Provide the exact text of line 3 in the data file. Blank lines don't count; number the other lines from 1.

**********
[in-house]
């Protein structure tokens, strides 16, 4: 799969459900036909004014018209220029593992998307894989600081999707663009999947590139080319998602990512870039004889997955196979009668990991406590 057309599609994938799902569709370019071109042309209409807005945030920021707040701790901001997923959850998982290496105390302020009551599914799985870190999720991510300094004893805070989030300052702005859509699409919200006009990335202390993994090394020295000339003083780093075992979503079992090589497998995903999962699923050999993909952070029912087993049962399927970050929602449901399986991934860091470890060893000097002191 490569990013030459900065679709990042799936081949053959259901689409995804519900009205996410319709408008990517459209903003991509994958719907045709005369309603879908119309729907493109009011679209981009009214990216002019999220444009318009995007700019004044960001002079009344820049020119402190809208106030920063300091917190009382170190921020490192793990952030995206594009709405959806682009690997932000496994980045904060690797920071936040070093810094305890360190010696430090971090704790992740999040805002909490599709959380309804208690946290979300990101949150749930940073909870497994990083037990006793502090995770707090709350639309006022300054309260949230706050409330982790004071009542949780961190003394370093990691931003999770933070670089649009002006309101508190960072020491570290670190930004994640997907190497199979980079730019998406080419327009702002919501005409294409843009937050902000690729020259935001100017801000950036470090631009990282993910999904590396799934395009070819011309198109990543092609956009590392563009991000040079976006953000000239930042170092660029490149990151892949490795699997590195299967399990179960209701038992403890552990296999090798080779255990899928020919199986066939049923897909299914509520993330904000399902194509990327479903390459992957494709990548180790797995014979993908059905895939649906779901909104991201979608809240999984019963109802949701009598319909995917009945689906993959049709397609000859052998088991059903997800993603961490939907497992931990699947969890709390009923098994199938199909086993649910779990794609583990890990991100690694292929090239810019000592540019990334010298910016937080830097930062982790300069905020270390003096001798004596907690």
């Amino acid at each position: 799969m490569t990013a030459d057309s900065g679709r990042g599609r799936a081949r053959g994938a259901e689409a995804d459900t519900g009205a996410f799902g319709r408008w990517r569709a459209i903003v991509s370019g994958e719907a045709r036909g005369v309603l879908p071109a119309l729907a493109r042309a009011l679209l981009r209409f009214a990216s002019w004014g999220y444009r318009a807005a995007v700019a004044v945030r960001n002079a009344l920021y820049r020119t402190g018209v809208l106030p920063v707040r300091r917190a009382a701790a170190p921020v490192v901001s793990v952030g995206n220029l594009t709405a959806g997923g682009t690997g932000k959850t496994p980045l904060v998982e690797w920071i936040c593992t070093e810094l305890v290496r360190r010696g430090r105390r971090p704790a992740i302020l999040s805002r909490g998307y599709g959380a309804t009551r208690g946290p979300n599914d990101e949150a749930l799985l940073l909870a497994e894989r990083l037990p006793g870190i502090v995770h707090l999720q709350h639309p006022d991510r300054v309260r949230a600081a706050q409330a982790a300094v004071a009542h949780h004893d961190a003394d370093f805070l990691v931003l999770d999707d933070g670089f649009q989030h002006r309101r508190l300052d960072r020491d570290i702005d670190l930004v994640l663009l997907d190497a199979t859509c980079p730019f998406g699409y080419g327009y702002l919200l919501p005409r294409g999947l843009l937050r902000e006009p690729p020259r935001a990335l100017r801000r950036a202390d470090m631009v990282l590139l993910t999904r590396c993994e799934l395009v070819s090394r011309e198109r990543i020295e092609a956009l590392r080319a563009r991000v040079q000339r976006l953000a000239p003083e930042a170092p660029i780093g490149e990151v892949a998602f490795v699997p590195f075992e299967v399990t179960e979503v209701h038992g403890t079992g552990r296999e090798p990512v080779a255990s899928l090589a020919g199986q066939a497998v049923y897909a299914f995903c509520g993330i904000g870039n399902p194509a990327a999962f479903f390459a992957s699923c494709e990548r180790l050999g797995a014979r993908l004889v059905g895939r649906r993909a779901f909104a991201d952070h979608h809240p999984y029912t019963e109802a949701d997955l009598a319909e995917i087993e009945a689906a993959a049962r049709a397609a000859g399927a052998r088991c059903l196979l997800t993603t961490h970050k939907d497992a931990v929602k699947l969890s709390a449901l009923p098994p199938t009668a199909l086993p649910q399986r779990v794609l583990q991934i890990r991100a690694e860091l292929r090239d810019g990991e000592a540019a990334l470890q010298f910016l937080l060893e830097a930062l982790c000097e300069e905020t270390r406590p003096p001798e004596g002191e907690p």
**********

């Amino acid at each position: 799969m490569t990013a030459d057309s900065g679709r990042g599609r799936a081949r053959g994938a259901e689409a995804d459900t519900g009205a996410f799902g319709r408008w990517r569709a459209i903003v991509s370019g994958e719907a045709r036909g005369v309603l879908p071109a119309l729907a493109r042309a009011l679209l981009r209409f009214a990216s002019w004014g999220y444009r318009a807005a995007v700019a004044v945030r960001n002079a009344l920021y820049r020119t402190g018209v809208l106030p920063v707040r300091r917190a009382a701790a170190p921020v490192v901001s793990v952030g995206n220029l594009t709405a959806g997923g682009t690997g932000k959850t496994p980045l904060v998982e690797w920071i936040c593992t070093e810094l305890v290496r360190r010696g430090r105390r971090p704790a992740i302020l999040s805002r909490g998307y599709g959380a309804t009551r208690g946290p979300n599914d990101e949150a749930l799985l940073l909870a497994e894989r990083l037990p006793g870190i502090v995770h707090l999720q709350h639309p006022d991510r300054v309260r949230a600081a706050q409330a982790a300094v004071a009542h949780h004893d961190a003394d370093f805070l990691v931003l999770d999707d933070g670089f649009q989030h002006r309101r508190l300052d960072r020491d570290i702005d670190l930004v994640l663009l997907d190497a199979t859509c980079p730019f998406g699409y080419g327009y702002l919200l919501p005409r294409g999947l843009l937050r902000e006009p690729p020259r935001a990335l100017r801000r950036a202390d470090m631009v990282l590139l993910t999904r590396c993994e799934l395009v070819s090394r011309e198109r990543i020295e092609a956009l590392r080319a563009r991000v040079q000339r976006l953000a000239p003083e930042a170092p660029i780093g490149e990151v892949a998602f490795v699997p590195f075992e299967v399990t179960e979503v209701h038992g403890t079992g552990r296999e090798p990512v080779a255990s899928l090589a020919g199986q066939a497998v049923y897909a299914f995903c509520g993330i904000g870039n399902p194509a990327a999962f479903f390459a992957s699923c494709e990548r180790l050999g797995a014979r993908l004889v059905g895939r649906r993909a779901f909104a991201d952070h979608h809240p999984y029912t019963e109802a949701d997955l009598a319909e995917i087993e009945a689906a993959a049962r049709a397609a000859g399927a052998r088991c059903l196979l997800t993603t961490h970050k939907d497992a931990v929602k699947l969890s709390a449901l009923p098994p199938t009668a199909l086993p649910q399986r779990v794609l583990q991934i890990r991100a690694e860091l292929r090239d810019g990991e000592a540019a990334l470890q010298f910016l937080l060893e830097a930062l982790c000097e300069e905020t270390r406590p003096p001798e004596g002191e907690p």